Cutis verticis gyrata is a medical condition usually associated with thickening of the scalp. People show visible folds, ridges or creases on the surface of the top of the scalp. The number of folds can vary from two to roughly ten and are typically soft and spongy. These folds cannot be corrected with pressure. The condition typically affects the central and rear regions of the scalp, but sometimes can involve the entire scalp.
Gianotti–Crosti syndrome, also known as infantile papular acrodermatitis, papular acrodermatitis of childhood, and papulovesicular acrolocated syndrome, is a reaction of the skin to a viral infection. Hepatitis B virus and Epstein–Barr virus are the most frequently reported pathogens. Other viruses implicated are hepatitis A virus, hepatitis C virus, cytomegalovirus, coxsackievirus, adenovirus, enterovirus, rotavirus, rubella virus, HIV, and parainfluenza virus.
Urbach–Wiethe disease is a very rare recessive genetic disorder, with approximately 400 reported cases since its discovery. It was first officially reported in 1929 by Erich Urbach and Camillo Wiethe, although cases may be recognized dating back as early as 1908.
Aplasia cutis congenita is a rare disorder characterized by congenital absence of skin. Frieden classified ACC in 1986 into 9 groups on the basis of location of the lesions and associated congenital anomalies. The scalp is the most commonly involved area with lesser involvement of trunk and extremities. Frieden classified ACC with fetus papyraceus as type 5. This type presents as truncal ACC with symmetrical absence of skin in stellate or butterfly pattern with or without involvement of proximal limbs. It is the most common congenital cicatricial alopecia, and is a congenital focal absence of epidermis with or without evidence of other layers of the skin.
Cutaneous amoebiasis, refers to a form of amoebiasis that presents primarily in the skin. It can be caused by Acanthamoeba or Entamoeba histolytica. When associated with Acanthamoeba, it is also known as "cutaneous acanthamoebiasis". Balamuthia mandrillaris can also cause cutaneous amoebiasis, but can prove fatal if the amoeba enters the bloodstream
An arsenical keratosis is a growth of keratin on the skin caused by arsenic, which occurs naturally in the earth's crust and is widely distributed in the environment, Arsenical compounds are used in industrial, agricultural, and medicinal substances. Arsenic is also found to be an environmental contaminant in drinking water and an occupational hazard for miners and glass workers. Arsenic may also causes other conditions including: Bowen's disease, cardiovascular diseases, developmental abnormalities, neurologic and neurobehavioral disorders, diabetes, hearing loss, hematologic disorders, and various types of cancer. Arsenical keratoses may persist indefinitely, and some may develop into invasive squamous cell carcinoma. Metastatic arsenic squamous cell carcinoma and arsenic-induced malignancies in internal organs such as the bladder, kidney, skin, liver, and colon, may result in death.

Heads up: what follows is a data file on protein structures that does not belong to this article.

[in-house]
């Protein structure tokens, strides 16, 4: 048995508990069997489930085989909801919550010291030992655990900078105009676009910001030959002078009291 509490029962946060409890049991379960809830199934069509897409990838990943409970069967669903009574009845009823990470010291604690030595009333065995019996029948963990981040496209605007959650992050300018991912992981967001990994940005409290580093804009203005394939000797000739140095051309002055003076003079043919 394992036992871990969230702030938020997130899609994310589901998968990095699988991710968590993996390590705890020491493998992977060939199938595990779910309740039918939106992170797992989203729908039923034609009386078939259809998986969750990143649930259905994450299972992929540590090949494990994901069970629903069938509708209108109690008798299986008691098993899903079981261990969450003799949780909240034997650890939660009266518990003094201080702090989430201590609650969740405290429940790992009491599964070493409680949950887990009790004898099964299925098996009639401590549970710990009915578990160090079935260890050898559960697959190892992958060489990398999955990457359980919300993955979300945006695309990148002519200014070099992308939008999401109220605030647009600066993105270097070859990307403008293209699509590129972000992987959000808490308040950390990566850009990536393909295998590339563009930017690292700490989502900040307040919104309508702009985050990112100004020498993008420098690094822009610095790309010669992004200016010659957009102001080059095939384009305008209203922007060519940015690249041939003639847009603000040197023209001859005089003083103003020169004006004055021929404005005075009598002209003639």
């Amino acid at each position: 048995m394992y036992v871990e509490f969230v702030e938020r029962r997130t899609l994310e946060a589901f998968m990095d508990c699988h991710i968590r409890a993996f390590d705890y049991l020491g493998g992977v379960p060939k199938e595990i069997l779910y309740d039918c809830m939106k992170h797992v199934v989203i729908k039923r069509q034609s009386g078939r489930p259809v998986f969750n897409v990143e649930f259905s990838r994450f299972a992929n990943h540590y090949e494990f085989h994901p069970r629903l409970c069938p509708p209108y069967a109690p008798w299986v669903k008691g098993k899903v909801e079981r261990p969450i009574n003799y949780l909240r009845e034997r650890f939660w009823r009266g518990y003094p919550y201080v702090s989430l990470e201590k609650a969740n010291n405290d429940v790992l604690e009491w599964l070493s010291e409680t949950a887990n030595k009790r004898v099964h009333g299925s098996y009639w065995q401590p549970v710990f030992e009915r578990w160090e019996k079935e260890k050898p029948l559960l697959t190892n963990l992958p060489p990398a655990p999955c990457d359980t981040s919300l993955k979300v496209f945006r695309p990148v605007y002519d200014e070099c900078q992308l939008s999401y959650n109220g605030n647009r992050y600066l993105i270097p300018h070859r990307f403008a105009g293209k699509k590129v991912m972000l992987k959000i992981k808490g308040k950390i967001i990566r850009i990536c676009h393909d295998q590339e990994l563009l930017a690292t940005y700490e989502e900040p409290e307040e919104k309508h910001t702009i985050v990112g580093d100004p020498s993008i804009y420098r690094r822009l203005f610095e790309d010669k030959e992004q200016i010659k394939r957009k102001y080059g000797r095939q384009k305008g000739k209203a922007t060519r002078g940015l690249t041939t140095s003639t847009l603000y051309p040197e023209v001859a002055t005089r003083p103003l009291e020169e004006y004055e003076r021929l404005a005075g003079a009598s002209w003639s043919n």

Idiopathic scrotal calcinosis is a cutaneous condition characterized by calcification of the skin resulting from the deposition of calcium and phosphorus occurring on the scrotum. However, the levels of calcium and phosphate in the blood are normal. Idiopathic scrotal calcinosis typically affects young males, with an onset between adolescence and early adulthood. The scrotal calcinosis appears, without any symptoms, as yellowish nodules that range in size from 1 mm to several centimeters.
Garrod's pads are a cutaneous condition characterized by calluses on the dorsal aspect of the interphalangeal joints, i.e. the back side of the finger joints. They are often seen in violin, viola, and cello players, along with fiddler's neck and other dermatologic conditions peculiar to string musicians. Although Garrod's pads are conventionally described as appearing on the proximal interphalangeal joint, distal interphalangeal joint involvement has also been described.
Primary cutaneous follicle center lymphoma is a type of lymphoma. It was recognized as a distinct disease entity in the 2008 WHO classification. PCFCL had been previously conceived as a variant of follicular lymphoma (FL).